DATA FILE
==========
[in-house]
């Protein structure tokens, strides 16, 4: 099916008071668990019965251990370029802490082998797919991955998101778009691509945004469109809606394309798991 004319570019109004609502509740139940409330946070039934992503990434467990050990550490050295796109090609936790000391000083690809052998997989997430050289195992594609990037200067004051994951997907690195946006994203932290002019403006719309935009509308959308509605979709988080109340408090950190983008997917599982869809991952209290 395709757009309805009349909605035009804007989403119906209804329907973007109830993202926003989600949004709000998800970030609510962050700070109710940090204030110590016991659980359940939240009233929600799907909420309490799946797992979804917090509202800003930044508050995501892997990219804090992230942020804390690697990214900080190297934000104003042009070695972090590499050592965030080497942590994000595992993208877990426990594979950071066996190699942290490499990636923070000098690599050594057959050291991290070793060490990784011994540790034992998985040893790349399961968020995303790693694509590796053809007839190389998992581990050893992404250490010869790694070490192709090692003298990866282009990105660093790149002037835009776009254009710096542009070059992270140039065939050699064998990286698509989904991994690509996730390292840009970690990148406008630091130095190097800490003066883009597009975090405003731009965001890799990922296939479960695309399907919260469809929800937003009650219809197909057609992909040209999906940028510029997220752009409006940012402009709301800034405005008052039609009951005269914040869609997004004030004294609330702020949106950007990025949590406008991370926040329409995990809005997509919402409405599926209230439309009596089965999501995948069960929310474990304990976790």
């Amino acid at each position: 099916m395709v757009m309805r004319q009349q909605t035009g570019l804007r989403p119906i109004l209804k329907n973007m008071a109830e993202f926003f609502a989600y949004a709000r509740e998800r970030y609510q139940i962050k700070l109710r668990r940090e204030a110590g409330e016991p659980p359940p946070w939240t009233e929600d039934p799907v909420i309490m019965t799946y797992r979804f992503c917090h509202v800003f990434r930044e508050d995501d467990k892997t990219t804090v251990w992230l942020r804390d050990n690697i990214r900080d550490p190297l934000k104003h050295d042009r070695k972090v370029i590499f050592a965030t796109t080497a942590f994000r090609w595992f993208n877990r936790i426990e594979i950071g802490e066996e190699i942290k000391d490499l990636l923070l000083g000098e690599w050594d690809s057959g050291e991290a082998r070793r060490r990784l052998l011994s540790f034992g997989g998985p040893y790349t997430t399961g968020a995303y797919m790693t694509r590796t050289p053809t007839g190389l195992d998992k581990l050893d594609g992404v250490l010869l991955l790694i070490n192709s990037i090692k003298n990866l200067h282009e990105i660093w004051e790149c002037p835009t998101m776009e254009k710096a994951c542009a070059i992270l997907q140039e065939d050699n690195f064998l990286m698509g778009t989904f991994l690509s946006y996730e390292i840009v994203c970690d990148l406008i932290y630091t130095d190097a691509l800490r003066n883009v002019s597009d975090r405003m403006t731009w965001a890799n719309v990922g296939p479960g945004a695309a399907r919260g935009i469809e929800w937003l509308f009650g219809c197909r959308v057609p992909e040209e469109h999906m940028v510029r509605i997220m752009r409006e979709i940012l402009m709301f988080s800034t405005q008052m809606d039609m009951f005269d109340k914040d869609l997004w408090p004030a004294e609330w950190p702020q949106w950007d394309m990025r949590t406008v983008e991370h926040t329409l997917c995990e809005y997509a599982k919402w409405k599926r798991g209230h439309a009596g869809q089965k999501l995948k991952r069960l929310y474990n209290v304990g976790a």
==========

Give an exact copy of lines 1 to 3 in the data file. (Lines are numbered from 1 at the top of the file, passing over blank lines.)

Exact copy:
[in-house]
């Protein structure tokens, strides 16, 4: 099916008071668990019965251990370029802490082998797919991955998101778009691509945004469109809606394309798991 004319570019109004609502509740139940409330946070039934992503990434467990050990550490050295796109090609936790000391000083690809052998997989997430050289195992594609990037200067004051994951997907690195946006994203932290002019403006719309935009509308959308509605979709988080109340408090950190983008997917599982869809991952209290 395709757009309805009349909605035009804007989403119906209804329907973007109830993202926003989600949004709000998800970030609510962050700070109710940090204030110590016991659980359940939240009233929600799907909420309490799946797992979804917090509202800003930044508050995501892997990219804090992230942020804390690697990214900080190297934000104003042009070695972090590499050592965030080497942590994000595992993208877990426990594979950071066996190699942290490499990636923070000098690599050594057959050291991290070793060490990784011994540790034992998985040893790349399961968020995303790693694509590796053809007839190389998992581990050893992404250490010869790694070490192709090692003298990866282009990105660093790149002037835009776009254009710096542009070059992270140039065939050699064998990286698509989904991994690509996730390292840009970690990148406008630091130095190097800490003066883009597009975090405003731009965001890799990922296939479960695309399907919260469809929800937003009650219809197909057609992909040209999906940028510029997220752009409006940012402009709301800034405005008052039609009951005269914040869609997004004030004294609330702020949106950007990025949590406008991370926040329409995990809005997509919402409405599926209230439309009596089965999501995948069960929310474990304990976790």
């Amino acid at each position: 099916m395709v757009m309805r004319q009349q909605t035009g570019l804007r989403p119906i109004l209804k329907n973007m008071a109830e993202f926003f609502a989600y949004a709000r509740e998800r970030y609510q139940i962050k700070l109710r668990r940090e204030a110590g409330e016991p659980p359940p946070w939240t009233e929600d039934p799907v909420i309490m019965t799946y797992r979804f992503c917090h509202v800003f990434r930044e508050d995501d467990k892997t990219t804090v251990w992230l942020r804390d050990n690697i990214r900080d550490p190297l934000k104003h050295d042009r070695k972090v370029i590499f050592a965030t796109t080497a942590f994000r090609w595992f993208n877990r936790i426990e594979i950071g802490e066996e190699i942290k000391d490499l990636l923070l000083g000098e690599w050594d690809s057959g050291e991290a082998r070793r060490r990784l052998l011994s540790f034992g997989g998985p040893y790349t997430t399961g968020a995303y797919m790693t694509r590796t050289p053809t007839g190389l195992d998992k581990l050893d594609g992404v250490l010869l991955l790694i070490n192709s990037i090692k003298n990866l200067h282009e990105i660093w004051e790149c002037p835009t998101m776009e254009k710096a994951c542009a070059i992270l997907q140039e065939d050699n690195f064998l990286m698509g778009t989904f991994l690509s946006y996730e390292i840009v994203c970690d990148l406008i932290y630091t130095d190097a691509l800490r003066n883009v002019s597009d975090r405003m403006t731009w965001a890799n719309v990922g296939p479960g945004a695309a399907r919260g935009i469809e929800w937003l509308f009650g219809c197909r959308v057609p992909e040209e469109h999906m940028v510029r509605i997220m752009r409006e979709i940012l402009m709301f988080s800034t405005q008052m809606d039609m009951f005269d109340k914040d869609l997004w408090p004030a004294e609330w950190p702020q949106w950007d394309m990025r949590t406008v983008e991370h926040t329409l997917c995990e809005y997509a599982k919402w409405k599926r798991g209230h439309a009596g869809q089965k999501l995948k991952r069960l929310y474990n209290v304990g976790a």